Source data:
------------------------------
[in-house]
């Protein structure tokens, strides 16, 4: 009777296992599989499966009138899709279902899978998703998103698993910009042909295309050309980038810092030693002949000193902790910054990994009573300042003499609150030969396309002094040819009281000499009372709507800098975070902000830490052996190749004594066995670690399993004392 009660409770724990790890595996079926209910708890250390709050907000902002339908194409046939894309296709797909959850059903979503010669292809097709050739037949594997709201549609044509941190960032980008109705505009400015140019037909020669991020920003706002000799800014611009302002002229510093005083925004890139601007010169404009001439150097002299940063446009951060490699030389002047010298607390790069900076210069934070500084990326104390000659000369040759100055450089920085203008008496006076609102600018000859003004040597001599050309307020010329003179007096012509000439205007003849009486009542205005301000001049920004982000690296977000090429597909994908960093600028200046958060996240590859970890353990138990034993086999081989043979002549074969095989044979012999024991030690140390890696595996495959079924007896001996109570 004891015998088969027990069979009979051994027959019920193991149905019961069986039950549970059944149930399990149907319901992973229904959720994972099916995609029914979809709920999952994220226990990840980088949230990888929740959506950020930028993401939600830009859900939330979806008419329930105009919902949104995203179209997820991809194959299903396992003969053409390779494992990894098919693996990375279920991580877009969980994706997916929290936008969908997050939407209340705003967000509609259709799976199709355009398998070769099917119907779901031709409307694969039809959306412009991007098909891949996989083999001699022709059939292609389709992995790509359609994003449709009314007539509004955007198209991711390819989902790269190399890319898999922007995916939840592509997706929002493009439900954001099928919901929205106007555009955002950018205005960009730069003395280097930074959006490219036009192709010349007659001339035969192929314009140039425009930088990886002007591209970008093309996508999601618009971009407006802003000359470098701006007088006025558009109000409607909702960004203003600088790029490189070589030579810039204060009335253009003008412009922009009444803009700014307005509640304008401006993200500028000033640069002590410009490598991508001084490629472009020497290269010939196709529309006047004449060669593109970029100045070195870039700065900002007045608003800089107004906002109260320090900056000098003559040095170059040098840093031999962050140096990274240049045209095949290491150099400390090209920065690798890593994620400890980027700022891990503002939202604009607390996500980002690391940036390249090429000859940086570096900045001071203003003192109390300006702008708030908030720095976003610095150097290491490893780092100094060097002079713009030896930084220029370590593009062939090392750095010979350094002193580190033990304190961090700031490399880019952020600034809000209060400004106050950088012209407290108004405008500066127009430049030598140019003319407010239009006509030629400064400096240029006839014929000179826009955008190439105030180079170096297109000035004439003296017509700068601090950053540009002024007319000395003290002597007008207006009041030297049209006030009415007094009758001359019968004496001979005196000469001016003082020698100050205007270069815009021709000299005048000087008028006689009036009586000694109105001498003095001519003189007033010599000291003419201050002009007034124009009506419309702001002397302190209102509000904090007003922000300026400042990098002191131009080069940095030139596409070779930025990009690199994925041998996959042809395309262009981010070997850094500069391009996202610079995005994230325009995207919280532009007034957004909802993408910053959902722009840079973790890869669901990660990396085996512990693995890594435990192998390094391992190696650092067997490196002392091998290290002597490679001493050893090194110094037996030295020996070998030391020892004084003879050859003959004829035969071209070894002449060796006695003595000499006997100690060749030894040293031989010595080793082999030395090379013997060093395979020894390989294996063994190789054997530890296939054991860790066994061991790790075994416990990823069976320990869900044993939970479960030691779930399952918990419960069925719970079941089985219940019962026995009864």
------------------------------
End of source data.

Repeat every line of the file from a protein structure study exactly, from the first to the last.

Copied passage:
[in-house]
């Protein structure tokens, strides 16, 4: 009777296992599989499966009138899709279902899978998703998103698993910009042909295309050309980038810092030693002949000193902790910054990994009573300042003499609150030969396309002094040819009281000499009372709507800098975070902000830490052996190749004594066995670690399993004392 009660409770724990790890595996079926209910708890250390709050907000902002339908194409046939894309296709797909959850059903979503010669292809097709050739037949594997709201549609044509941190960032980008109705505009400015140019037909020669991020920003706002000799800014611009302002002229510093005083925004890139601007010169404009001439150097002299940063446009951060490699030389002047010298607390790069900076210069934070500084990326104390000659000369040759100055450089920085203008008496006076609102600018000859003004040597001599050309307020010329003179007096012509000439205007003849009486009542205005301000001049920004982000690296977000090429597909994908960093600028200046958060996240590859970890353990138990034993086999081989043979002549074969095989044979012999024991030690140390890696595996495959079924007896001996109570 004891015998088969027990069979009979051994027959019920193991149905019961069986039950549970059944149930399990149907319901992973229904959720994972099916995609029914979809709920999952994220226990990840980088949230990888929740959506950020930028993401939600830009859900939330979806008419329930105009919902949104995203179209997820991809194959299903396992003969053409390779494992990894098919693996990375279920991580877009969980994706997916929290936008969908997050939407209340705003967000509609259709799976199709355009398998070769099917119907779901031709409307694969039809959306412009991007098909891949996989083999001699022709059939292609389709992995790509359609994003449709009314007539509004955007198209991711390819989902790269190399890319898999922007995916939840592509997706929002493009439900954001099928919901929205106007555009955002950018205005960009730069003395280097930074959006490219036009192709010349007659001339035969192929314009140039425009930088990886002007591209970008093309996508999601618009971009407006802003000359470098701006007088006025558009109000409607909702960004203003600088790029490189070589030579810039204060009335253009003008412009922009009444803009700014307005509640304008401006993200500028000033640069002590410009490598991508001084490629472009020497290269010939196709529309006047004449060669593109970029100045070195870039700065900002007045608003800089107004906002109260320090900056000098003559040095170059040098840093031999962050140096990274240049045209095949290491150099400390090209920065690798890593994620400890980027700022891990503002939202604009607390996500980002690391940036390249090429000859940086570096900045001071203003003192109390300006702008708030908030720095976003610095150097290491490893780092100094060097002079713009030896930084220029370590593009062939090392750095010979350094002193580190033990304190961090700031490399880019952020600034809000209060400004106050950088012209407290108004405008500066127009430049030598140019003319407010239009006509030629400064400096240029006839014929000179826009955008190439105030180079170096297109000035004439003296017509700068601090950053540009002024007319000395003290002597007008207006009041030297049209006030009415007094009758001359019968004496001979005196000469001016003082020698100050205007270069815009021709000299005048000087008028006689009036009586000694109105001498003095001519003189007033010599000291003419201050002009007034124009009506419309702001002397302190209102509000904090007003922000300026400042990098002191131009080069940095030139596409070779930025990009690199994925041998996959042809395309262009981010070997850094500069391009996202610079995005994230325009995207919280532009007034957004909802993408910053959902722009840079973790890869669901990660990396085996512990693995890594435990192998390094391992190696650092067997490196002392091998290290002597490679001493050893090194110094037996030295020996070998030391020892004084003879050859003959004829035969071209070894002449060796006695003595000499006997100690060749030894040293031989010595080793082999030395090379013997060093395979020894390989294996063994190789054997530890296939054991860790066994061991790790075994416990990823069976320990869900044993939970479960030691779930399952918990419960069925719970079941089985219940019962026995009864």